"All of the organizations and literally thousands of individuals come to this with the idea that this extreme sentence is not a sentence we should be imposing on people who are under the age of 18," Elizabeth Calvin of Human Rights Watch told the Guardian. Since Human Rights Watch released its national and statewide studies of the issue in 2005 and 2008, she said, "There's more awareness nationally that our juvenile justice policies of lock them up and throw away the key are failing. It really is worthwhile to give young people a second chance." Dozens of human rights, civil liberties, and faith-based organizations have pushed to pass the bill, with efforts beginning several years ago.

In California, roughly 300 people who were sentenced when they were minors are serving sentences of life without parole, representing around 12 percent of the estimated 2,500 incarerated individuals in the nation who serving out the same sentence.

Calvin described the bill as legislation that "balances the needs and interests of victim family members who believe that there are some cases that deserve life without parole." She noted that the bill faced strong opposition from law enforcement and groups of victim family members, though certain individuals in those same communities have voiced support for SB 9. "We're hopeful, but it's definitely an uphill battle," she said.

The Assembly Appropriations Committee will vote on SB 9 on Aug. 17, and if it clears that hurdle, it will go onto the full Assembly. The bill was authored by Sen. Leland Yee, with principal coauthors Darrell Steinberg (D-Sacramento) and Juan Vargas (D-Chula Vista), and co-authors Assemblymembers Felipe Fuentes (D-Arleta) and Bonnie Lowenthal (D-Long Beach).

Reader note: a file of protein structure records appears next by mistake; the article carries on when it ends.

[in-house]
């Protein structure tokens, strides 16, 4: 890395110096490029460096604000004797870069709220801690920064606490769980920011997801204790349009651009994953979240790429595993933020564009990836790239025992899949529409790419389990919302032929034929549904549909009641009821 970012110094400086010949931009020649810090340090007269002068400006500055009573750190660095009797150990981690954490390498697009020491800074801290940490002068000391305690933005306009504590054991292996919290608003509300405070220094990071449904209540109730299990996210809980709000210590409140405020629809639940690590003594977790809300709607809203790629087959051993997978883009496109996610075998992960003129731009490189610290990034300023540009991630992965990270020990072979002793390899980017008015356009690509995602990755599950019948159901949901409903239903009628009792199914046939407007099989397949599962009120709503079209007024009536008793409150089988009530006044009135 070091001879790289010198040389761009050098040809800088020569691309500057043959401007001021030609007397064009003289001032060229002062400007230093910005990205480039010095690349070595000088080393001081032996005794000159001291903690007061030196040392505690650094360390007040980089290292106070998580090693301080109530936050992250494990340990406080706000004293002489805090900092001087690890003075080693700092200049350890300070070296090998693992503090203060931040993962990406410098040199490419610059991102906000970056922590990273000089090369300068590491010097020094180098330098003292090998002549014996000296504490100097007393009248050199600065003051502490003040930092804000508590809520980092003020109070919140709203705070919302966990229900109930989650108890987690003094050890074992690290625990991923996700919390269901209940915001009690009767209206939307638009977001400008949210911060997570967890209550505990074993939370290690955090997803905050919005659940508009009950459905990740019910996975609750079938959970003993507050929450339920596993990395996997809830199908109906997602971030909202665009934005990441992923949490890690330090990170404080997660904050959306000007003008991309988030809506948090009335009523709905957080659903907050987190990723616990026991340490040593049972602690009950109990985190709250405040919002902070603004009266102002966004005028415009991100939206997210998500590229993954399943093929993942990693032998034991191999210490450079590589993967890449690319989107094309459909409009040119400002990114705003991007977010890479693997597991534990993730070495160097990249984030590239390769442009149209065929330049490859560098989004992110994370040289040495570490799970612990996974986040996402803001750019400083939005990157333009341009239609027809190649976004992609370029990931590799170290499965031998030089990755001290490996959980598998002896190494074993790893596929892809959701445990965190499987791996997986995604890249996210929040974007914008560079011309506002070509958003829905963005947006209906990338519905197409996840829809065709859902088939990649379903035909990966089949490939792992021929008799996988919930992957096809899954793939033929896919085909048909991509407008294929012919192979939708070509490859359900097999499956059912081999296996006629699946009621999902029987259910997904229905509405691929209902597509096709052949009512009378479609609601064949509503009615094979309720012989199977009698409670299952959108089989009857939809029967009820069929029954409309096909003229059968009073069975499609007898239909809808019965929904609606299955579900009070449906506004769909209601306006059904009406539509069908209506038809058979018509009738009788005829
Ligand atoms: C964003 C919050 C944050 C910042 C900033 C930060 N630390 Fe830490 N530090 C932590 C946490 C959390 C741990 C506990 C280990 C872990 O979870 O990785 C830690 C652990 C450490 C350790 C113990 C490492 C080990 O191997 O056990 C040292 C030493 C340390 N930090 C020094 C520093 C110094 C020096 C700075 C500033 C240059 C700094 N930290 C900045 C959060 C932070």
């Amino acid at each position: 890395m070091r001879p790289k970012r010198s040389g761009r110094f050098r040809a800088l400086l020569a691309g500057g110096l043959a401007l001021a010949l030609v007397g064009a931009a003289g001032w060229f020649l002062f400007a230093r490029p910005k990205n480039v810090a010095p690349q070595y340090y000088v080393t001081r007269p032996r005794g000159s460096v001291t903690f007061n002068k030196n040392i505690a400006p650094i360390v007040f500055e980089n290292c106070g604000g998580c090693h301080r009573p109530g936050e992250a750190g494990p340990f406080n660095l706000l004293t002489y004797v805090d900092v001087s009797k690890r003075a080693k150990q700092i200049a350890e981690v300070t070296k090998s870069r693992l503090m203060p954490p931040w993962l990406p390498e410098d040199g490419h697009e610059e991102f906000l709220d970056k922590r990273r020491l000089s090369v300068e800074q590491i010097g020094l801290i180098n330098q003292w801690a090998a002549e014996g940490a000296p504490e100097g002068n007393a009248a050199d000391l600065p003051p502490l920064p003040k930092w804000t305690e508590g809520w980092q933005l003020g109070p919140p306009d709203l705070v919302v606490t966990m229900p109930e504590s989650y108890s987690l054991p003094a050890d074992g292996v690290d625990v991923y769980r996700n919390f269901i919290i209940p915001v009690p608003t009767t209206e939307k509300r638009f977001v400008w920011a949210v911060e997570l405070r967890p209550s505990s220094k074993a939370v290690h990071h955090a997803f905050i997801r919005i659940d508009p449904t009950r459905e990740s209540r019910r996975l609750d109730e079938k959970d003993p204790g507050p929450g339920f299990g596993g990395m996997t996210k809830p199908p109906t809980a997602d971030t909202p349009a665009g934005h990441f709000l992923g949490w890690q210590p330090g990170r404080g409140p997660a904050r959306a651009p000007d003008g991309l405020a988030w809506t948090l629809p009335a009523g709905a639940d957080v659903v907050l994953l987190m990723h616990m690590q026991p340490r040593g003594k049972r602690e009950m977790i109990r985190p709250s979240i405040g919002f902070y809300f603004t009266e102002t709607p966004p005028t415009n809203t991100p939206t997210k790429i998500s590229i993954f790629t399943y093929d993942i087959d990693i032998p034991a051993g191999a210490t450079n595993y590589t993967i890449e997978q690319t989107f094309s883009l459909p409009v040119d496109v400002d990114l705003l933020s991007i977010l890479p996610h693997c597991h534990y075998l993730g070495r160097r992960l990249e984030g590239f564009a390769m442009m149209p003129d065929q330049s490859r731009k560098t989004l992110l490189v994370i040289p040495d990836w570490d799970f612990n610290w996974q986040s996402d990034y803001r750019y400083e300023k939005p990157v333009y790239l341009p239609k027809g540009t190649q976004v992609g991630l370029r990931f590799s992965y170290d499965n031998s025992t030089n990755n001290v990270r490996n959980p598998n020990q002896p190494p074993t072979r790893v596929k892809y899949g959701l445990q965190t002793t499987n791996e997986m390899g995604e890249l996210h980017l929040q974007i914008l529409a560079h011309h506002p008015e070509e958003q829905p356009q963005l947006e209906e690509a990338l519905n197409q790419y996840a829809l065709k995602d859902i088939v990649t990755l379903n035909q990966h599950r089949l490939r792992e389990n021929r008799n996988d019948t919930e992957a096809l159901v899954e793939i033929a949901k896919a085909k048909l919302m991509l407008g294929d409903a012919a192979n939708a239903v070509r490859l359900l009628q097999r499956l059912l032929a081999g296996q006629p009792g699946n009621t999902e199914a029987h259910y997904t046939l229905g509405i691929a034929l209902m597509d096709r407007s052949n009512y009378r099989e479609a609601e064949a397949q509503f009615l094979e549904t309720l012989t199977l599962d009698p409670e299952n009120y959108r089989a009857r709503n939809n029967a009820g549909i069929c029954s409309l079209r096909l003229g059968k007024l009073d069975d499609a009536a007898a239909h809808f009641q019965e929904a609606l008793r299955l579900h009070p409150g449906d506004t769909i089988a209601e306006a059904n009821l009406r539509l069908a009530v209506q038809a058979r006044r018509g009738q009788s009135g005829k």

"SB 9 is not a get-out-of-jail-free card; it is an incredibly modest proposal that respects victims, international law, and the fact that children have a greater capacity for rehabilitation than adults,” said Yee, who is also a child psychologist and a candidate for mayor. Research has shown that brain maturation continues throughout adolescence, so young people's abilities to plan, make decisions, and think critically are not yet fully developed.

"It's a pretty modest bill," says Sue Burrell, a staff attorney with the San Francisco-based Youth Law Center. "It's a pretty intense process even to get a hearing, and to be in a position where you could be released."

She added that her organization has been engaged in similar work for years. "We've been very concerned about the adultification of kids," she said. "You can't decide when someone's so young that ... they could never move beyond this phase of their lives." Many of the cases that land youth in prison without parole are similar, Burell said. "The classic scenario is, they'll go out and do some low-level thing ... but then it turns out that one of the buddies has a knife or a gun. And the rest is history."